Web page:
The promise of eternal life with God once the earthy journey of a faithful disciple has ended is the greatest hope, comfort, and strength of our Catholic faith. As St. Paul taught the Christian community of Thessalonica:
We do not want you to be unaware, brothers [and sisters], about those who have fallen asleep, so that you may not grieve like the rest, who have no hope. For if we believe that Jesus died and rose, so too will God, through Jesus, bring with him those who have fallen asleep. [...] Thus we shall always be with the Lord. Therefore, console one another with these words. (I Thessalonians 4:13-14, 17-18)
Uplifted by the knowledge that Christ has won for us the victory over death, we can begin to understand what he proclaims in the Gospel: "Blessed are they who mourn, for they will be comforted" (Matthew 5:4). As Christians, our comfort is the Resurrection and the hope of new and eternal life.
It is natural to desire burial near those with whom we have formed bonds of friendship and love. As Christians, however, we also have spiritual bonds with one another that exist in virtue of our shared faith. Throughout history, Christians have been buried near other Christians in places that have been blessed and dedicated for prayer and remembrance.
Although Catholics may be buried or interred in non-Catholic cemeteries, burial in a Catholic cemetery reaffirms that we remain brothers and sisters in Christ, united even in death. Indeed, when the Church gathers at a Catholic cemetery to commend the deceased to God, we find ourselves surrounded by the graves and tombs of those who died in the hope that they, too, may share in new and everlasting life. In Catholic cemeteries, the faith of the deceased resonates with the living, and we realize that they did not die in vain.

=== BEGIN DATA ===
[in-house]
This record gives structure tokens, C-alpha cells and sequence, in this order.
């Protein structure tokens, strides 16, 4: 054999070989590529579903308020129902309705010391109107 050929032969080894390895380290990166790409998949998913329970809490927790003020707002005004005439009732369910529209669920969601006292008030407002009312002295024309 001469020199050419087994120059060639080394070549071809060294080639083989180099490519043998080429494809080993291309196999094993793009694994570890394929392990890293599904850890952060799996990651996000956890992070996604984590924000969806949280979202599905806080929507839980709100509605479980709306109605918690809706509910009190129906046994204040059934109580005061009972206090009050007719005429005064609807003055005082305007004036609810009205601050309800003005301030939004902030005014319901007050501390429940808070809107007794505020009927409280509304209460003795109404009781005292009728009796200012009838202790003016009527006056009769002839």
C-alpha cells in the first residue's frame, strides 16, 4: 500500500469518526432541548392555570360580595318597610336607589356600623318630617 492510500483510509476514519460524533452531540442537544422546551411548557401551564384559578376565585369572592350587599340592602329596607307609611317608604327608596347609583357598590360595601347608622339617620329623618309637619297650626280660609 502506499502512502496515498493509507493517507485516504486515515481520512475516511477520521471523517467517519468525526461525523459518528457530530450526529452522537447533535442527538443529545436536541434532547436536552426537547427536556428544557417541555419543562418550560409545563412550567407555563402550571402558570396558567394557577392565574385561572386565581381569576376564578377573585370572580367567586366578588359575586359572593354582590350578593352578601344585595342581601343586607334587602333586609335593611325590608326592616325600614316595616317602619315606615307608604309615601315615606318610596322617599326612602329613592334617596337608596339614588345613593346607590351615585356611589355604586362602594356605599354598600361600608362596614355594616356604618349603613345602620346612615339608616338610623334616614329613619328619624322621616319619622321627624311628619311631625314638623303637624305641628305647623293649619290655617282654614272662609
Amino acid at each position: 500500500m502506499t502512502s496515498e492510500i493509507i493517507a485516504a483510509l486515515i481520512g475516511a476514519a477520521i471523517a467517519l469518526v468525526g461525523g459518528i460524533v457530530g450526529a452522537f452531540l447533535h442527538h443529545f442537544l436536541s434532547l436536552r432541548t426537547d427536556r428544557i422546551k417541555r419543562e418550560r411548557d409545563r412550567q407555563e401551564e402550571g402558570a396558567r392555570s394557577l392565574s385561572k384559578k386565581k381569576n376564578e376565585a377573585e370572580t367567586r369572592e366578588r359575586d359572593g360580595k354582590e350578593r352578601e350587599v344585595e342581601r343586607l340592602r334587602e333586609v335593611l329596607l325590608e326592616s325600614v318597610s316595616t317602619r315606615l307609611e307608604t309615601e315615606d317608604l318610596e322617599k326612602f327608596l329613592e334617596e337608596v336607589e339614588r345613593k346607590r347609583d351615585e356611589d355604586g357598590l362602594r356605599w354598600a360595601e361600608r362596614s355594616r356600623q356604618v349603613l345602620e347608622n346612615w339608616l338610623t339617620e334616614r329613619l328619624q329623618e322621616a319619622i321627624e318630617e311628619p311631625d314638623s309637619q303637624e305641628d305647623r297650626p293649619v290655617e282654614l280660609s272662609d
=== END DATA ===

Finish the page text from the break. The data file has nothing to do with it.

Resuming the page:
In those circumstances when the deceased is buried or interred in a non-Catholic cemetery, the priest or deacon blesses the site of burial or interment.
What we believe about death guides how we live our lives. As Christians, we must carry life's crosses and bear loss with hope in our hearts. We must gaze upon the bodies of the deceased and remember that through Christ, "the blind regain their sight, the lame walk, lepers are cleansed, and the deaf hear, the dead are raised, and the poor have the good news proclaimed to them" (Matthew 11:5; Luke 7:22). Unlike many in our secular society, we do not turn away from death nor allow ourselves to believe that death is the end. Trusting that God "will wipe every tear" (Revelation 21:4), we stand before him in grief but not in despair. The funeral rites of the Catholic Church, which I have endeavored to explain briefly, invite us to live the virtue of hope. Through these rites, Church responds to death by celebrating the hope of eternal life. As the Church's liturgy helps us to pray and affirm during the funeral Mass:
"In him the hope of the blessed resurrection has dawned,
that those saddened by the certainty of dying
might be consoled by the promise of immortality to come.
Indeed for your faithful, Lord,
life is changed not ended,
and, when this earthly dwelling turns to dust,
an eternal dwelling is made ready for them in heaven."